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Hydrogen Hub in Minnesota, North Dakota, South Dakota at risk from 45V tax credit rules, Xcel says

Xcel Energy might have to scale back or cancel plans for a major hydrogen production hub in Minnesota if preliminary rules for a federal tax credit don’t change.

That stance has put the Minneapolis-based company at odds with some environmental groups who have defended parts of the regulations as critical to avoiding carbon emissions. One major point of contention is whether Xcel could qualify for the credits by tapping into unused wind power and one of its two Minnesota nuclear plants to create carbon-free hydrogen, which are central to company plans.

“This proposal would significantly impair the development of a hydrogen economy,” Xcel wrote in a late February letter to the U.S. Treasury Department.

Xcel is a large part of the “Heartland Hydrogen Hub” — which also includes North Dakota, South Dakota, Wisconsin and Montana — one of seven regional hubs selected last year for $7 billion in federal funding from the bipartisan 2021 infrastructure law.

The Upper Midwest group has to negotiate a final plan with the feds but could be in line for as much as $925 million. Xcel said it would spend up to $2 billion on the initiative through a decade.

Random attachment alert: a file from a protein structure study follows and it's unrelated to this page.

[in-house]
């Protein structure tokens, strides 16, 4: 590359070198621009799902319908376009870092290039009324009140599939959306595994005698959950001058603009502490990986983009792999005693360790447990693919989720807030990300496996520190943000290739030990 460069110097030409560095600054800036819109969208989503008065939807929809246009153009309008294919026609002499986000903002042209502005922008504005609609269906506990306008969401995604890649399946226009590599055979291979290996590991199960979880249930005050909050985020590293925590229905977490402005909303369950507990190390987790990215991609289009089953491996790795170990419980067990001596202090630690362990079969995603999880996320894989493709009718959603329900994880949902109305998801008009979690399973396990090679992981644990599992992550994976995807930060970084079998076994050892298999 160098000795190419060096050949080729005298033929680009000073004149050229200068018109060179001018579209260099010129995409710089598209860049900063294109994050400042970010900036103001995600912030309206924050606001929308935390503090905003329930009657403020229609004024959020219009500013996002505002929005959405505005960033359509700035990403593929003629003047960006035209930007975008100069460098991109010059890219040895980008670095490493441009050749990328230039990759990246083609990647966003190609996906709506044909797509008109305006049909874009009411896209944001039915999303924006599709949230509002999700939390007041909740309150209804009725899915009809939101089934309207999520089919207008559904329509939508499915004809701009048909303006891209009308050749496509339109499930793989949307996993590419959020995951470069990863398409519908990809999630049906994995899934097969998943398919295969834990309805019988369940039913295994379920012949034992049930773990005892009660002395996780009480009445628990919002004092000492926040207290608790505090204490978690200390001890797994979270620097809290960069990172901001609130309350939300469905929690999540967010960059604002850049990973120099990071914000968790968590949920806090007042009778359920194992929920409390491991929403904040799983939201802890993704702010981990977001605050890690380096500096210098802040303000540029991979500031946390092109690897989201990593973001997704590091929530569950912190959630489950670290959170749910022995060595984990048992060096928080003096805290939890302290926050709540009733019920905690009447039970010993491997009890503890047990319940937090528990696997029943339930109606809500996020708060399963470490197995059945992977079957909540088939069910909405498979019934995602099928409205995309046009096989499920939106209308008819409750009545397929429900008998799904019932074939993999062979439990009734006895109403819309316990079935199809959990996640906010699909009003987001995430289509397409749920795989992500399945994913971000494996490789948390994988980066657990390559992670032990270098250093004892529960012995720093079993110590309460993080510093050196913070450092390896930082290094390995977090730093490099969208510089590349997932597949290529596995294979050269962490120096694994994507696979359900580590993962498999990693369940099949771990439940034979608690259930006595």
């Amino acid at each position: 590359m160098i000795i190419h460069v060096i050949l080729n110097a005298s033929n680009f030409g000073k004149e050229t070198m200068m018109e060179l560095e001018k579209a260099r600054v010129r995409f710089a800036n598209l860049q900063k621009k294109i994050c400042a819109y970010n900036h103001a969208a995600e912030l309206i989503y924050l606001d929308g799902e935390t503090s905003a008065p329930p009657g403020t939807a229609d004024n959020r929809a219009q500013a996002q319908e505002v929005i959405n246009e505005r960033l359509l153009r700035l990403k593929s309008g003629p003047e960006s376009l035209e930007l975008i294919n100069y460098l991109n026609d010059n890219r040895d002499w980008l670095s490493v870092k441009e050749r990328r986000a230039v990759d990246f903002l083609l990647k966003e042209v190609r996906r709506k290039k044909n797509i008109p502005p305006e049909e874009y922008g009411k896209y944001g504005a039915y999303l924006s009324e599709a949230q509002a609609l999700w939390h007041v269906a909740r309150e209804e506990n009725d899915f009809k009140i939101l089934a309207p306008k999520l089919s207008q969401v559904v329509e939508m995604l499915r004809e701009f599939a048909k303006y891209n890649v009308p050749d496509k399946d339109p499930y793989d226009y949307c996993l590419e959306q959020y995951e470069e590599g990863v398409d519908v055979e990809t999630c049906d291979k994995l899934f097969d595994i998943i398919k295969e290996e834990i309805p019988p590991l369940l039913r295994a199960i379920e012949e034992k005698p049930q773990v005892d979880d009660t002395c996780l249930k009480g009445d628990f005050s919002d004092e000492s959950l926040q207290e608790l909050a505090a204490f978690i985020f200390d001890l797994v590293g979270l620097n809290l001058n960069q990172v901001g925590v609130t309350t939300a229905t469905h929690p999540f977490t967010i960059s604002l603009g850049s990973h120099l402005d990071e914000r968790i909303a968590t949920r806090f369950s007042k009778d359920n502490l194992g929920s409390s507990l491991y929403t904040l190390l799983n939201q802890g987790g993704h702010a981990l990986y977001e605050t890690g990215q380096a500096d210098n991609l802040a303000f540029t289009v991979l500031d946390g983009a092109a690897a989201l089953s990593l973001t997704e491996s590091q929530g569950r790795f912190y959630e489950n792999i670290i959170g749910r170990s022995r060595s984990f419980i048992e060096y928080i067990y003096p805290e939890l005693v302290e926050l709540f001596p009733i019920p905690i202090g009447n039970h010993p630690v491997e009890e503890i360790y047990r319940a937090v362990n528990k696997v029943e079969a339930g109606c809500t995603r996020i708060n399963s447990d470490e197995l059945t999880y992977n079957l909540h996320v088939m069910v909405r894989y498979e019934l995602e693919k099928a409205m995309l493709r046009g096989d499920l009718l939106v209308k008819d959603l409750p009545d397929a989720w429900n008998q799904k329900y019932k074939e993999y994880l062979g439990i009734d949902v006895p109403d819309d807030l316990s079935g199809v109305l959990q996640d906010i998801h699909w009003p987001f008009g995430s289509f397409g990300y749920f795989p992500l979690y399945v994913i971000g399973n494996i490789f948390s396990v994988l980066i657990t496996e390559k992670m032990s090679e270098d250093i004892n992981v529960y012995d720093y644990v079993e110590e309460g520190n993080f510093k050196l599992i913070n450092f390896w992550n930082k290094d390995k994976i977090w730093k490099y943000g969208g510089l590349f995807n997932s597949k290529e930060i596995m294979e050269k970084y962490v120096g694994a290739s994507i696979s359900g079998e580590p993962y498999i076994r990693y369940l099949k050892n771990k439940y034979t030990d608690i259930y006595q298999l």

But Xcel and other Heartland Hub organizers were among a wave of industry voices who said the potential limits on the separate 10-year tax credits from the 2022 Inflation Reduction Act could be a deal breaker because the grant money alone would not be enough to make its hydrogen projects competitive, Xcel said.

Charles Gorecki, CEO of a University of North Dakota environmental center leading the initiative, said in a letter to the Treasury that its rules would “significantly limit, if not outright preclude,” the production of hydrogen, forcing partners to re-evaluate their commitment to the Heartland Hub and undermine the purpose of the tax credit.

“As the proposed guidance stands, the scope and benefits of these proposed projects will have to be reevaluated and possibly removed in their entirety,” Gorecki wrote.


Treasury announced the preliminary rules in December for the “45V” credit and received about 30,000 comments on the guidance. Those rules have largely split industry and environmental groups across the country about what would be the best for the climate while spurring a fuel industry that could slash pollution from parts of the economy seen as more difficult to decarbonize (like gas heating, agriculture and heavy industry).

Xcel estimated hydrogen would cost far too much under the plan, which the company wrote would “slow the development of a hydrogen economy to a crawl.”

“Electric generation companies would not voluntarily adopt, system operators would not dispatch and state Public Utilities Commissions would not approve more than a small number of pilot projects at the costs resulting from Treasury’s guidance,” Xcel said.

Under Treasury guidance, hydrogen produced from carbon-free power sources would receive the 45V credit only if it started running within three years before the hydrogen facility opens.

That guidance would hamper Xcel’s hopes of using power from existing wind farms that would otherwise go unused.